it can be seen that the axial machine increases
its torque to the power of three of the diameter
As the diameter increases
typically the max operating speed is reduced.
This graph shows how the sizing equations work in practice.
The graph shows how torque and power vary
when a radial and an axial machine of originally
150 millimeters diameter
with the same performance
have their diameters increased.
It can be seen that as the diameter increases
the power and torque of the axial machine
increase much more than in the radial machine
which is what leads to the higher torque density
of axial machines.
Axial and radial flux motors
have their advantages and disadvantages
meaning they’re both suited to a wide range of applications.
Deciding which type of motor
will perform best for a particular application
requires a more in depth study
of the application requirements.
If you are interested in learning more
about radial and axial flux motor design
and manufacturing
or have a specific requirement
for a high power density and efficiency motor drive system
contact AVID today.
If you’ve enjoyed this video
don’t forget to hit like below
and subscribe to our channel!

27 Replies to “Comparison of Permanent Magnet Electric Motor Technology”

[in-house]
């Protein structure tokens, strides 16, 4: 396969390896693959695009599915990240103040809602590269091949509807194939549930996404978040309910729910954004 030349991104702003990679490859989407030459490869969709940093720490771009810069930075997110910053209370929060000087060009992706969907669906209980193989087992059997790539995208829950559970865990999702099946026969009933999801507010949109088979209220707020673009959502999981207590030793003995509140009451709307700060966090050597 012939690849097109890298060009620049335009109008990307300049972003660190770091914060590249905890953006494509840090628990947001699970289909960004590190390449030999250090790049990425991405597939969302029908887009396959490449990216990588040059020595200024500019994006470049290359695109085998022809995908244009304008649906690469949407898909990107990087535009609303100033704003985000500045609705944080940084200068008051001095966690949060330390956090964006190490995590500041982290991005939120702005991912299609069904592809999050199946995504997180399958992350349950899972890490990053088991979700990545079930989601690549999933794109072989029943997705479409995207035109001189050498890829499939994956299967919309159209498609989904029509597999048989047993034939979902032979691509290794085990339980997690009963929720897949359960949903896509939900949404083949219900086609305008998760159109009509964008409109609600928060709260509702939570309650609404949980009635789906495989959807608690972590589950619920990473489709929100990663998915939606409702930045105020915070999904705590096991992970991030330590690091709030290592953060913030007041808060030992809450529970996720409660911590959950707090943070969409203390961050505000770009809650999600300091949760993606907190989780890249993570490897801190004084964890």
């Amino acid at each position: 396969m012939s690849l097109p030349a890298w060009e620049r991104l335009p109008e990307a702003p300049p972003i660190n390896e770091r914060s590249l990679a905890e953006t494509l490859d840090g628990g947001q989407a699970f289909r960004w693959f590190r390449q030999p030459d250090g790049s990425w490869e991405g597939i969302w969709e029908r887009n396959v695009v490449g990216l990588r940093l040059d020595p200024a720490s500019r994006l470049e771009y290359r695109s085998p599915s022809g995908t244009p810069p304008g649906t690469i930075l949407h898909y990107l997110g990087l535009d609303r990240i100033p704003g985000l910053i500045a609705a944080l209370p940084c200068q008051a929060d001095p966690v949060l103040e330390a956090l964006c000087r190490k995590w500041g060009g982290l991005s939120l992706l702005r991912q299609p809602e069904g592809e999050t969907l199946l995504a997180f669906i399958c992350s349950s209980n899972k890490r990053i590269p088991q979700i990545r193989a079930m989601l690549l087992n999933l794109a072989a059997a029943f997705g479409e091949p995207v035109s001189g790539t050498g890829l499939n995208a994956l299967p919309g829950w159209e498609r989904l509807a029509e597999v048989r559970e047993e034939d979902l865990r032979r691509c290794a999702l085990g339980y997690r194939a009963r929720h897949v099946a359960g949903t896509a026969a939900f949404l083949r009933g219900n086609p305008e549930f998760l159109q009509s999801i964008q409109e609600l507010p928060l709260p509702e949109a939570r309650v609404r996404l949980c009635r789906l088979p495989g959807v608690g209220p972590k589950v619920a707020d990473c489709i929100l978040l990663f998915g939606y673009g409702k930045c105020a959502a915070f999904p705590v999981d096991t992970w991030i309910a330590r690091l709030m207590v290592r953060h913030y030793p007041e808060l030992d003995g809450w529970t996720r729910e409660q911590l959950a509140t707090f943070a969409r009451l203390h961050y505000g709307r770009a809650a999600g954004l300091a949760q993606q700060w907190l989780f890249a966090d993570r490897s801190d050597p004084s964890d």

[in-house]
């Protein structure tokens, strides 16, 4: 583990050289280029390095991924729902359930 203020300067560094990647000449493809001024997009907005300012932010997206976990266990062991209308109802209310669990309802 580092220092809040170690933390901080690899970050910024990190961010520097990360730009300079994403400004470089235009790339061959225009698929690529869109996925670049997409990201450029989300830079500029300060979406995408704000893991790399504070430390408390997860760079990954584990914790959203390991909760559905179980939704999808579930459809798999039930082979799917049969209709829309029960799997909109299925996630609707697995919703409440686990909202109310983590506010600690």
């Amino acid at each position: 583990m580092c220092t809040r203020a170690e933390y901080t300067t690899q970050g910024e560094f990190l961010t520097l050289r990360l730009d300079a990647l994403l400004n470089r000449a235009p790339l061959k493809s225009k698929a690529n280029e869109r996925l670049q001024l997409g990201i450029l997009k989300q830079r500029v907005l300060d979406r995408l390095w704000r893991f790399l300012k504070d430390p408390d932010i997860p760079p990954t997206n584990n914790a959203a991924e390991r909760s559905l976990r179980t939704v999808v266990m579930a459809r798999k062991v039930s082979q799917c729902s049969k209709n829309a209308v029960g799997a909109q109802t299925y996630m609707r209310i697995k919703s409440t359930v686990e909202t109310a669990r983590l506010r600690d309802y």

1. very good explanation. Thank you very much! would be great to see any details of PM-SRM hybrid motors. Or does IPM have similar behavior?

  2. This video is really helpful, l am just confusing how does a external rotor radial flux motor compare to a axial flux motor in terms of power and torque?

  3. Hello AVID, very good explanation about the axial flux motors. I'm working my thesis on axial flux motors have you considered integrating these motors with the electric axle which is the recent trend in hybrid & electric vehicles, would love to contact you and share some thoughts. Worth subscribing to your channel!!

  4. As i am somewhat of a half wit, i didnt understand all of this, but i am truly impressed with the parts that i could understand 🙂

  5. Nice video and nice explication. But i go to your website and i cant see the axial motors 4:11 and 5:37 .
    You have that motors? caracteristics and price?

  6. Greeting!
    Hello
    we are looking for rear axle drive concept for hybrid and pure electrical vehicles, with optional torque vectoring to improve stability and vehicle dynamics. Can have solution for this project


    Thanks,

    Regards,

    M/s Aditya International, Agra
    Aditya Kataria
    +917060929262

  7. can you do some field weakening with double stator single rotor axial flux motors or is that just not possible?
    i also would like to know wheather they produce any reluctance torque

  8. The radial flux torque equation has Do^2 twice. The video then says it is proportional to Do^2. Should it be Do^4, or the equation has a mistake?

  9. Really good and clearly explanation.

    Can I ask how you get those formula for the torque? What are these coefficients? Can you give references or explanations?

    I think that there is a mistake in the radial flux motor torque formula, there is two times D0^2.

  10. Gostaria que você me desse oportunidade de fabricar motores aqui no Brasil pois importá-los seriam muito caro.

  11. Whats the biggest you build, for future project I want to know DC 2000 torque/4000 torque and 6000 torque. Because I want 3 of these for an EV build. Is it possible